Buying into South Florida

Something I never would've dreamed of has become reality. My wife and I have made an offer on a villa (that's what you call a single-floor townhouse, or a ground-floor apartment with no one over you) in Fort Lauderdale.

Pictures are online here. (Don't you love the green door?)

The neighborhood is very nice -- quiet, tree-lined. We heard neighbors greeting one another by name. It's not too far from I95, which is nice, as we both need to commute about 20-30 minutes to work.

The house (I'm not an architect -- I think I can call it a house) itself is extremely cool. The ceilings are all exposed wood, very high. Makes the place have a sort of ski-lodge feel. The main living area (living room and dining room combined) and kitchen have red clay tile. Someone's gone a little crazy in the past and given the kitchen a fake-adobe treatment complete with missing patches in the fake adobe so you can see the fake bricks underneath (like something you'd see in a Pimp Your House magazine, cluck over, and turn the page).

There's a patio out back and a small live oak (20 years old?). There's quite a bit of space in the back yard -- unfortunately, the current owners poured concrete over it all. I plan to build up half of the yard back into yard with 4x4s and lots of dirt so we can plant cucumbers and tomatoes (and in all likelihood watch them wither and die). More importantly, there's a two-person jacuzzi that's accessible from the master bedroom's sliding glass doors.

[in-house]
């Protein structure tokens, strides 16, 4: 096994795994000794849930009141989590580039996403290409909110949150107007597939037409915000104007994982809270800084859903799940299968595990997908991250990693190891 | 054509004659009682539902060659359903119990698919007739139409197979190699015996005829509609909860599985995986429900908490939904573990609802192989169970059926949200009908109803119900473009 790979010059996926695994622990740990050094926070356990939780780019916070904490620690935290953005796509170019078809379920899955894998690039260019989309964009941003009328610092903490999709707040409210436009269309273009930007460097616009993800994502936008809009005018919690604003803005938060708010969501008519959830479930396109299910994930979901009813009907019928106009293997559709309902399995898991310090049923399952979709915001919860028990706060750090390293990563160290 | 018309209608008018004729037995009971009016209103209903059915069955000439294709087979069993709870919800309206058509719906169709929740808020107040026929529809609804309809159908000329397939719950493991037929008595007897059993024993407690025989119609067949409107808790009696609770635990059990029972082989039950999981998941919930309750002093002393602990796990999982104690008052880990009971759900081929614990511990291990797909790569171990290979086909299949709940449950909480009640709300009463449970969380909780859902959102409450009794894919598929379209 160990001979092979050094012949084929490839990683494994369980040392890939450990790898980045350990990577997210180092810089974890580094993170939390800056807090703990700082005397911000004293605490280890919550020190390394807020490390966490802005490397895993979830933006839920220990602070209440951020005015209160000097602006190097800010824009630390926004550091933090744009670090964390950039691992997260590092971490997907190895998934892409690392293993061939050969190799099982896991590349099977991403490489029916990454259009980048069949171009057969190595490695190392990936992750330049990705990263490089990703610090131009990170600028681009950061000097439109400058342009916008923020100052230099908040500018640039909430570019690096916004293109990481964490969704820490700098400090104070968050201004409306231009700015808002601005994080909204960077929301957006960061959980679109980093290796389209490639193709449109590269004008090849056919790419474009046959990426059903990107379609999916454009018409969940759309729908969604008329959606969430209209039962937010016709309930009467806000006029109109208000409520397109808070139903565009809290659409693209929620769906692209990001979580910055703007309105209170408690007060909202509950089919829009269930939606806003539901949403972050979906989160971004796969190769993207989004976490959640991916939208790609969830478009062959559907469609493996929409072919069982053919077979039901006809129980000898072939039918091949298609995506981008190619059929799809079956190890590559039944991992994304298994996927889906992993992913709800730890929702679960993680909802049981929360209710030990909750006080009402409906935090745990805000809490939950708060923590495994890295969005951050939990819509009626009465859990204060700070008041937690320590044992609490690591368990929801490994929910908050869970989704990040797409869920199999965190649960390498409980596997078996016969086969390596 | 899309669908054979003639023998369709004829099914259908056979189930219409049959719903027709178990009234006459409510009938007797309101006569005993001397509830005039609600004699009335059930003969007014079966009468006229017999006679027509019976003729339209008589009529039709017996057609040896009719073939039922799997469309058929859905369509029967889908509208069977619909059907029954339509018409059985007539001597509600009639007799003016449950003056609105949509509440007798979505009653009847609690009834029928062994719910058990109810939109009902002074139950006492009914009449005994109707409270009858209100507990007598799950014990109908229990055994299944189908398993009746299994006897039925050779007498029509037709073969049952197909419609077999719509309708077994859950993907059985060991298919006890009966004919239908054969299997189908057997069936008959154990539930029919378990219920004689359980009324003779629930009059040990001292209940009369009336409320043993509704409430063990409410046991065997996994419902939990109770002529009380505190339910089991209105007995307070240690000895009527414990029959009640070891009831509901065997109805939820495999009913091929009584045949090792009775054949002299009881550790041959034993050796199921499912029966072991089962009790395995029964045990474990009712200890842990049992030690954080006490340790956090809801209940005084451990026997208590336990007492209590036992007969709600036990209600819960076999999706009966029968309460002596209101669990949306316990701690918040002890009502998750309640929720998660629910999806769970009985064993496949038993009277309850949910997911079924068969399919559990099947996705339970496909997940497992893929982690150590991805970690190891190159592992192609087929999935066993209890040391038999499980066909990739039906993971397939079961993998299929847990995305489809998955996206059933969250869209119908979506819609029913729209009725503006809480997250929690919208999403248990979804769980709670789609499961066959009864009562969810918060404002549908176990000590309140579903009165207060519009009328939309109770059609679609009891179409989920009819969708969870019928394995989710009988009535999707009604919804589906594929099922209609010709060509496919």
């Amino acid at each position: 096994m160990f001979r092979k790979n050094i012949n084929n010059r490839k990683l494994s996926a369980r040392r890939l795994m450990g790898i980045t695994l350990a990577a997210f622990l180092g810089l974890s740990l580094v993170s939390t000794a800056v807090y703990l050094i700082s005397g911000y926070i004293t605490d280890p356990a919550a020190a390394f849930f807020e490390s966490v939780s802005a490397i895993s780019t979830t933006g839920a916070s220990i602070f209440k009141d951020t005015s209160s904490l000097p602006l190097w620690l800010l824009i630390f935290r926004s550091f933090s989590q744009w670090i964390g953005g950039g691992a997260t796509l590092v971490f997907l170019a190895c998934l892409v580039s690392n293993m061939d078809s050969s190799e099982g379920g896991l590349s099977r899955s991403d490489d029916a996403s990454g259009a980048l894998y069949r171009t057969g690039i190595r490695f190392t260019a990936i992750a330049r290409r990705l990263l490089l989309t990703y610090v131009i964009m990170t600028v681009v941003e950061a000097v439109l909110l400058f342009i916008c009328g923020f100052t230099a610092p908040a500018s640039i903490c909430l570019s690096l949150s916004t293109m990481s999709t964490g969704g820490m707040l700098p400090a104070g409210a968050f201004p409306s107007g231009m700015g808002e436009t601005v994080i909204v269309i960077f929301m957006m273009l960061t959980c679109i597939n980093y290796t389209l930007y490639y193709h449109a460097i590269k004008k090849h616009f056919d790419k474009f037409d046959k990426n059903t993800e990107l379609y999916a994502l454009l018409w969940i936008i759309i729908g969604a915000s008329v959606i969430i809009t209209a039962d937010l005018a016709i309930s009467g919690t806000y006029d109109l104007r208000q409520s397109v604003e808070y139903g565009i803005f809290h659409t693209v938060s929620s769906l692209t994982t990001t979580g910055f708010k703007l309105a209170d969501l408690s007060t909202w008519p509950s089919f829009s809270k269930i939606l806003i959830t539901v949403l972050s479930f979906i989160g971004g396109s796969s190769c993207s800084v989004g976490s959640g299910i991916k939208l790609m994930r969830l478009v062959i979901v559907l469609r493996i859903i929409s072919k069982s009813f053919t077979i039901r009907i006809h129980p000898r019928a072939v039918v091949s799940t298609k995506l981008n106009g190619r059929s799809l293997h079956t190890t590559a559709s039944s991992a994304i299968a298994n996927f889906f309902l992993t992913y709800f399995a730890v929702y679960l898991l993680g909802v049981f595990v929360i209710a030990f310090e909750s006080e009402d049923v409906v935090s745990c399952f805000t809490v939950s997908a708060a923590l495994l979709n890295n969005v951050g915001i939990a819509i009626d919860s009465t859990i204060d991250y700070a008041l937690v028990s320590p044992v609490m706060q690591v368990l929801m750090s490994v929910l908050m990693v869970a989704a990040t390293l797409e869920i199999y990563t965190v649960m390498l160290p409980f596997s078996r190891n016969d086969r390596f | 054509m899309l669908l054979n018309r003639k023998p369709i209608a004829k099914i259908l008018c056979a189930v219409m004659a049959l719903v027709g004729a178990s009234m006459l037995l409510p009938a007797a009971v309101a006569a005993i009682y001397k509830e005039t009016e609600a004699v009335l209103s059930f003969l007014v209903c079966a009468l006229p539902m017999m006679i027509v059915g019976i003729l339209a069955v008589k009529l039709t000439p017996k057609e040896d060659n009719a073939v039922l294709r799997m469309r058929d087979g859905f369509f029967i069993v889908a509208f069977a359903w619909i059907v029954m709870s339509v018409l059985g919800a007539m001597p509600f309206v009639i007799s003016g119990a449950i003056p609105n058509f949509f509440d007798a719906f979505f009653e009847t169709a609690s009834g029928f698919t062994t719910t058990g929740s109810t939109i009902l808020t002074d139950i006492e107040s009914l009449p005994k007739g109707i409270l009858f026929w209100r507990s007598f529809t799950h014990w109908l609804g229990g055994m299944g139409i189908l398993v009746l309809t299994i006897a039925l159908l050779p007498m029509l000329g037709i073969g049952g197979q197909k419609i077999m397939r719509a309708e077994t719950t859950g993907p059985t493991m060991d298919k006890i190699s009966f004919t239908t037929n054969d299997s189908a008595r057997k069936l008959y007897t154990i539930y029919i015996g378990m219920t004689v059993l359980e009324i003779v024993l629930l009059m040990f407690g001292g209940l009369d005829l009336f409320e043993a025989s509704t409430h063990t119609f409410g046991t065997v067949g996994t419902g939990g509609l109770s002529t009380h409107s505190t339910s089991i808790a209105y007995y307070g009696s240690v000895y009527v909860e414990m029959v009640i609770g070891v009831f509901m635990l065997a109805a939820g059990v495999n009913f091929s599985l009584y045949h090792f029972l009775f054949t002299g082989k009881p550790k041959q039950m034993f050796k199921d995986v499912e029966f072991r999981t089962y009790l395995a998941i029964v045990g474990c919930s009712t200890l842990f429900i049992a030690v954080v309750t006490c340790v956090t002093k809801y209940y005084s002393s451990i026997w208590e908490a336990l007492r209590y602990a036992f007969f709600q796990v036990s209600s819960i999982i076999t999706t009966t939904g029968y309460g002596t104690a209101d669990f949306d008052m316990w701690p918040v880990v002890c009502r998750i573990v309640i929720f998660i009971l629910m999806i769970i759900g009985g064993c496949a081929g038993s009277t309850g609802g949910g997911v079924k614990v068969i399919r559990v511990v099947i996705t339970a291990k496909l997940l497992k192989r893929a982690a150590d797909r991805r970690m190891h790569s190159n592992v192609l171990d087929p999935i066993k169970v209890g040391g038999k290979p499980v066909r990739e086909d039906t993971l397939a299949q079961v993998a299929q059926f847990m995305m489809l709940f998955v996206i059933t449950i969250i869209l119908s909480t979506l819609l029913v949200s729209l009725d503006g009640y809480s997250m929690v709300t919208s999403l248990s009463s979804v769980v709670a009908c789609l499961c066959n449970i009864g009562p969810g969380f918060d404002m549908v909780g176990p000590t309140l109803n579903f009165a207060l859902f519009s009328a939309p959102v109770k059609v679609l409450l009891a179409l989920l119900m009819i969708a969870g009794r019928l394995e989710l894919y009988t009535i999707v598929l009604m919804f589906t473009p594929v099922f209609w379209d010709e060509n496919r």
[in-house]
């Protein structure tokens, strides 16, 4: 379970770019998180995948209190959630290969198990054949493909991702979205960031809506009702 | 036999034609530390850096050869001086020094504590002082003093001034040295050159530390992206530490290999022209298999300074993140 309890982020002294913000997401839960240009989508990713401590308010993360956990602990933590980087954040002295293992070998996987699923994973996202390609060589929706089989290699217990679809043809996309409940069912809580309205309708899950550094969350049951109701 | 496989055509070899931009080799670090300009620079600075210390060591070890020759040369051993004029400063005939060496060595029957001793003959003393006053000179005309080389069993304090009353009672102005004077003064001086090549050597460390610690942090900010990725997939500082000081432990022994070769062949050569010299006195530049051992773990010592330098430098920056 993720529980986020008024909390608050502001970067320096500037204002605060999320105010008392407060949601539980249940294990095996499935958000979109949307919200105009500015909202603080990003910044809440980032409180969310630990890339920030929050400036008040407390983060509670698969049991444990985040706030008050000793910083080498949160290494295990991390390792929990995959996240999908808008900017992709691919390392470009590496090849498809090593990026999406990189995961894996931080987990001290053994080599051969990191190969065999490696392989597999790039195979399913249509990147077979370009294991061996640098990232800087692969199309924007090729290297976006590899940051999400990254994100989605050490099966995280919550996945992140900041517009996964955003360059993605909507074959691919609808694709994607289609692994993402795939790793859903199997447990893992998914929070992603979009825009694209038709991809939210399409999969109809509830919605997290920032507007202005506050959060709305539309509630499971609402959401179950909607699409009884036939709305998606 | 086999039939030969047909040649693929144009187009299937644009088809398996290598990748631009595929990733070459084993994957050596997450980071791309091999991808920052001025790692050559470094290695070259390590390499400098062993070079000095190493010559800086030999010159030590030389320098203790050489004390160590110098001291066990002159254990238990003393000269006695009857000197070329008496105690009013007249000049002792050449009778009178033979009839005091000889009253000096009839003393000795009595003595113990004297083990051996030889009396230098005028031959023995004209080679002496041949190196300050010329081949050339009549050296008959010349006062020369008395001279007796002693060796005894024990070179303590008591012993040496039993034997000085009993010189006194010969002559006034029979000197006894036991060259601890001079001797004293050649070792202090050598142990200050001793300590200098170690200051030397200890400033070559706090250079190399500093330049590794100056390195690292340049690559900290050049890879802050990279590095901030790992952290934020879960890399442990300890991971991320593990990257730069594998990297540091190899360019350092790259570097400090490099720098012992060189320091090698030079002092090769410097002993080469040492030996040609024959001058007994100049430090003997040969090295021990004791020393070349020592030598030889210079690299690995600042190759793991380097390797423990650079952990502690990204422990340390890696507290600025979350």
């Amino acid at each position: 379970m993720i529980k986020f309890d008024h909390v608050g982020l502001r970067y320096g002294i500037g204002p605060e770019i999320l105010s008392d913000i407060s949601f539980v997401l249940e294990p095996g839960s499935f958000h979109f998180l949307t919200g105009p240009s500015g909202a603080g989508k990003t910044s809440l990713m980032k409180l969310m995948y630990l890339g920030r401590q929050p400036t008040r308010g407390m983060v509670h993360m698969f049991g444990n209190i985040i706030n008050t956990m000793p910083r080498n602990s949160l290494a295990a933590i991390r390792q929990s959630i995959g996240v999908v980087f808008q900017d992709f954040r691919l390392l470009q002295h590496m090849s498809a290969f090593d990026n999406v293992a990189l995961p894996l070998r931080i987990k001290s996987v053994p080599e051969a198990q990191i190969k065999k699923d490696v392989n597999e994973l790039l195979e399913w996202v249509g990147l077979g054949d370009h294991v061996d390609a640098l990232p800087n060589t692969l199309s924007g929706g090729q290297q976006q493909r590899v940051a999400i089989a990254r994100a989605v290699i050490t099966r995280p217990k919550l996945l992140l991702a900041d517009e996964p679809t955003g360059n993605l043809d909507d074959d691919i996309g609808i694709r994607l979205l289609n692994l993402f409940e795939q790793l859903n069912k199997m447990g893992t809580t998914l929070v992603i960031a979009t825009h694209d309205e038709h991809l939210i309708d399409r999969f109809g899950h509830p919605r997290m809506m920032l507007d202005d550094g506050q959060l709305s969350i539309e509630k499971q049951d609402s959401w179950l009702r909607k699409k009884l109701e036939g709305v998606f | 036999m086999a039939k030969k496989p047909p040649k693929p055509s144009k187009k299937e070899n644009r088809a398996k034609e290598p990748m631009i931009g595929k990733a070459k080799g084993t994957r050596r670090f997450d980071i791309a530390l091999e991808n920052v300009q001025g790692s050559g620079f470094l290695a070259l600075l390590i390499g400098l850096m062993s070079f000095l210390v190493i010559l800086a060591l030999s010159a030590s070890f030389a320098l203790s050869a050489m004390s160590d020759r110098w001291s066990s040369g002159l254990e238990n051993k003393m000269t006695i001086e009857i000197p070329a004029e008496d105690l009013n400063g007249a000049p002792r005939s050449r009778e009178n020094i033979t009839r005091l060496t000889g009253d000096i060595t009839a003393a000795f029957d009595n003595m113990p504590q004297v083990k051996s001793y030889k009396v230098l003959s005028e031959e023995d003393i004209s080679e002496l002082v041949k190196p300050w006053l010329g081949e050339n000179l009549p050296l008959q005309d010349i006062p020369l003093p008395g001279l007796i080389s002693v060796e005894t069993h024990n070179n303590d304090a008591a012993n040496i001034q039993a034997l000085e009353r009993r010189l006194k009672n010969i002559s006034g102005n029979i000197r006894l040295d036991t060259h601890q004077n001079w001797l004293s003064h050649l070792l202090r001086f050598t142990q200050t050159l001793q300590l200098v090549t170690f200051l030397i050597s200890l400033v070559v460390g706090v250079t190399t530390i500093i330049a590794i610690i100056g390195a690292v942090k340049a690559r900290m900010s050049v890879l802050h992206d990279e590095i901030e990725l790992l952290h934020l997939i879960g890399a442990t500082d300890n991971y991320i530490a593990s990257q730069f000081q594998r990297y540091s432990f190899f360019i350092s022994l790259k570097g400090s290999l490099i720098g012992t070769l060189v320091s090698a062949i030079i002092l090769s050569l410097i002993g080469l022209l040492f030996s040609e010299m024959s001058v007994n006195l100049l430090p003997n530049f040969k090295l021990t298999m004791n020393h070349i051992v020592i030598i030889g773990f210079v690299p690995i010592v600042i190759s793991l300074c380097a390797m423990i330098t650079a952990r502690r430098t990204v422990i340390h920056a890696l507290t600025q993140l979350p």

The guest bedroom has a loft space that the current owners have set up as a miniature office. That's going to be my writer's garret.

Yesterday, I attended the inspection. The inspector spent two hours opening doors, pounding on walls, and squinting at things. There was only one flaw that needs immediate attention (a crack under one of the high triangular windows in the living room). But everything else looks solid and good to go.

I never would've seen myself paying 7x my annual salary for a house, especially considering how overheated the real estate market is. But at this point we can afford it. And, even if there's a bad downturn, we can ride it out and eventually the prices will start to rise again. We're far enough west that insurance isn't nearly as bad as it could be (but still ridiculously expensive).

Closing date is scheduled for March 13.